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Vampirella/Aliens #1 [Review]

aliensvampirella001Writer: Corinna Bechko
Artist: Javier Garcia-Miranda
Letterer: Simon Bowland
Colorist: InLight Studios
Cover Artist: Gabriel Hardman
Cover Colorist: Jordan Boyd
Published by: Dynamite Entertainment
Cover Date: N/A (September 2015)
Cover Price: $3.99

In twenty-seven years, throughout the entirety of the ’90s and the ‘bad girl’ craze and all that…I never bought even one single issue of Vampirella. That impressive run has now come to an end, thanks to a cover and crossover…with Aliens.

Some cloaked/hooded figures in some sort of underground temple on Mars are attacked by Aliens, and quickly revealed to be vampires. Even their enhanced abilities are no match, and they’re wiped out. Some time later, a ship arrives at the station on the surface, carrying an individual with special expertise…Vampirella. She and the station crew investigate stuff and–of course–encounter the Aliens. They also learn that vampires are not the cause of the strangeness but victims. After fending off an attack that left most of the group unconscious with creatures having attached themselves to faces…we see that even Vampirella isn’t immune to Aliens and their larval Facehugger forms.

I don’t honestly know what I expected from this. I’d known the series was coming up, probably even knew this first issue was due out, but I forgot about it all the same, until I saw it on the shelf.

Despite the presence of Vampirella…the cover looks like an Aliens comic. Aside from the ridiculously unnatural near-lack-of clothing on the female, this could be any Aliens comic, by the looks of it. And that suits me just fine, simply being interested in something new with Aliens. I also like the way the two publishers’ logos are…neither one seems out of place, and the way they appear with the issue number and creator names, if one didn’t know better it’d be quite possible to think that one’s an imprint of the other rather than two “competitors.”

I’m not familiar with the creative team, so nothing prior to compare this to in that regard. But in terms of being “an Aliens story,” this is pretty formulaic and familiar…which I actually appreciate and enjoyed as I read this. (That’s what Aliens crossovers ARE, too, to me: something entertaining despite formula…because it’s Aliens vs. ______ [insert character/property]!) So there’s not much story-wise, to me. I’m aware OF Vampirella but know basically nothing about the character or her past stories/continuity. Ok, so she’s a vampire? Cool…that means she’s at least “tougher” than “regular humans” (as we see in this issue). I don’t really “need” anything else…I’m entertained at “Aliens vs. Vampires” here.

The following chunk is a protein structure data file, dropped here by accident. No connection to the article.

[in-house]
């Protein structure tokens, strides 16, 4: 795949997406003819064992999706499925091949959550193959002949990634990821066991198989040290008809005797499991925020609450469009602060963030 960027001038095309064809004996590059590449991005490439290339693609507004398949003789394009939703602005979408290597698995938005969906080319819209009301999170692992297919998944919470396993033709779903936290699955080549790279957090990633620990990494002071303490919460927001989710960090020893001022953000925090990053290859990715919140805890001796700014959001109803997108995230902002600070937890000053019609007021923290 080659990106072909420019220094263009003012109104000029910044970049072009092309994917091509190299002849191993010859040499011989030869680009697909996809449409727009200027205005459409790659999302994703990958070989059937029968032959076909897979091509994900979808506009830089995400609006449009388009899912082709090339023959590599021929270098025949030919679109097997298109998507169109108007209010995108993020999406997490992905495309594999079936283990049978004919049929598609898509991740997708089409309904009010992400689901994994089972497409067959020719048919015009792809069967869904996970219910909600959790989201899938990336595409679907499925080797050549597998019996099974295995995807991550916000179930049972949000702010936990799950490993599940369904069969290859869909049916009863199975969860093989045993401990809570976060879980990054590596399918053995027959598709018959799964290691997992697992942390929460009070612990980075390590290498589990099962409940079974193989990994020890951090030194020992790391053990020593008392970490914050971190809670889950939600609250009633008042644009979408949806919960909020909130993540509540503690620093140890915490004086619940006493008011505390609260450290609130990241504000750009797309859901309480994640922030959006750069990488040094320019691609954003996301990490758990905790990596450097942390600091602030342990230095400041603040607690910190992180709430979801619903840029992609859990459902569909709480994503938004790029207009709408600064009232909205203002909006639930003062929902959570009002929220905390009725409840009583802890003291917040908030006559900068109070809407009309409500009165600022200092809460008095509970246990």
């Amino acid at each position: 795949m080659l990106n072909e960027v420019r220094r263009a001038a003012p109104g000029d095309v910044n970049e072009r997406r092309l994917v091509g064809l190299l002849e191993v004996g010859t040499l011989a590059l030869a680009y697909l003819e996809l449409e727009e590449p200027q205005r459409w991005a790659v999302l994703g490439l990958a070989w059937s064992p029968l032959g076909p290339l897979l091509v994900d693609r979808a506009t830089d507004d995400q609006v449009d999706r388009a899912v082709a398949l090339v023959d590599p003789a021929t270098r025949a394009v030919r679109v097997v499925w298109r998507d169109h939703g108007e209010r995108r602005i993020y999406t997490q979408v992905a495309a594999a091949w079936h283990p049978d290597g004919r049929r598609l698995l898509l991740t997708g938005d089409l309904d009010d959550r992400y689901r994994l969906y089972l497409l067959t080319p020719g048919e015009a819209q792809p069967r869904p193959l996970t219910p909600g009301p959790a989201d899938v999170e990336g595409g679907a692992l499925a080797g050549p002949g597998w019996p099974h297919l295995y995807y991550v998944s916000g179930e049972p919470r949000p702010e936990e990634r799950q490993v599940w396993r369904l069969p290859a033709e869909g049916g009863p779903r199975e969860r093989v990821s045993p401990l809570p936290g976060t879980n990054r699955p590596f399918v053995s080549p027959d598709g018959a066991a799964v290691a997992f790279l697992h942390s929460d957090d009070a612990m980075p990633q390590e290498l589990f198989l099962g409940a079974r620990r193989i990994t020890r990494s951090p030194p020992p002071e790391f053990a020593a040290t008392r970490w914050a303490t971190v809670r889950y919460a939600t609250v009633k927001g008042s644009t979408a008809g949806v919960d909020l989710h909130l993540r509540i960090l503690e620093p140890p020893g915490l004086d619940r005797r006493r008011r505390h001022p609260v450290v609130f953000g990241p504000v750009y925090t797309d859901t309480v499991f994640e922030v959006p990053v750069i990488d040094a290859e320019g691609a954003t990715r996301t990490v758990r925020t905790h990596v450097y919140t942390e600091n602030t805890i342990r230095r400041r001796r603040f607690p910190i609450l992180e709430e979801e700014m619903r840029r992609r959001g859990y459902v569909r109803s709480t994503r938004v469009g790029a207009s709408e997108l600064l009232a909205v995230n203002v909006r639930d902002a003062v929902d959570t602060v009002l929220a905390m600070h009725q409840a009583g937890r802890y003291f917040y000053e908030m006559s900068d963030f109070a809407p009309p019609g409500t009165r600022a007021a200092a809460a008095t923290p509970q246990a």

Visually…I like the art. This looks and ‘feels’ like an Aliens comic. And that’s more than good enough for me. I’m especially impressed with the cover, though. Different artists, but the styles work well together–the interior art isn’t a match to the cover, but it’s not a jarring difference or anything. And surprisingly–almost shockingly–despite one particular glimpse of a “classic” look to Vampirella herself, we’re treated mostly to a far more feasibly-dressed female figure that doesn’t make me feel dirty for buying an issue with Vampirella in the title.

I’m not sure if this is 4 or 6 issues for the mini-series, but right now (particularly given the issue’s cliffhanger) I’m very interested in the next issue, and will be keeping an eye out for it next month, whether or not I stick with the single issues for the entirety.

Not being entirely familiar with Vampirella, I don’t know if fans specifically of the character will enjoy this (at least for this issue alone), though I can’t imagine (so far) that it particularly contradicts basic stuff with the character. As an Aliens fan, coming to this because of that side? I really enjoyed this.

The $3.99 for one story chunk is off-putting as ever, put I’ve been pretty much beaten into submission on the fact that all the comics I buy are basically $3.99. While this is certainly an issue worth picking up to try the series, to get to read the story now and as it unfolds, and whatever other usual motivations are present for buyiing a $4 single issue.

Based on this first issue alone, I suspect the eventual collected edition will be of definite interest to Aliens fans, and as we get further into the mini, I won’t be surprised if there’s more material with what will appear to be a distinctly Vampirella tone, for those fans.

Harbinger #15 [Review]

harbinger015Writer: Joshua Dysart
Penciler: Barry Kitson
Inks: Stefano Gaudiano and Mark Pennington
Colorist: Ian Hannin with Sotocolor
Letters: Simon Bowland
Cover Artists: Khari Evans, Barry Kitson, Trevor Hairsine, and Rian Hughes
Assistant Editor: Josh Johns
Executive Editor: Warren Simons
Published by: Valiant
Cover Price: $3.99

I really enjoy seeing heroes’ downtime. Seems like just about every issue of (especially team-books) a title “has to” have lots of action, so I quite appreciate just seeing the characters be themselves, NOT fighting villains, NOT on some huge quest, NOT repelling invasions or facing life-or-death situations, etc.

So this issue was quite up my alley, seeing the kids decompress from the events of Harbinger Wars. They recognized a functional loss, but escaped with their lives, and so take some time in this issue to just be kids, to have fun with each other and the advantages their powers bring. I could enjoy an entire issue of single-page scenes just showing the kinds of stuff the group as a whole would be up to as well as what happens when the characters pair off for activities, the way they relate not just as a group but in the one-on-one interactions.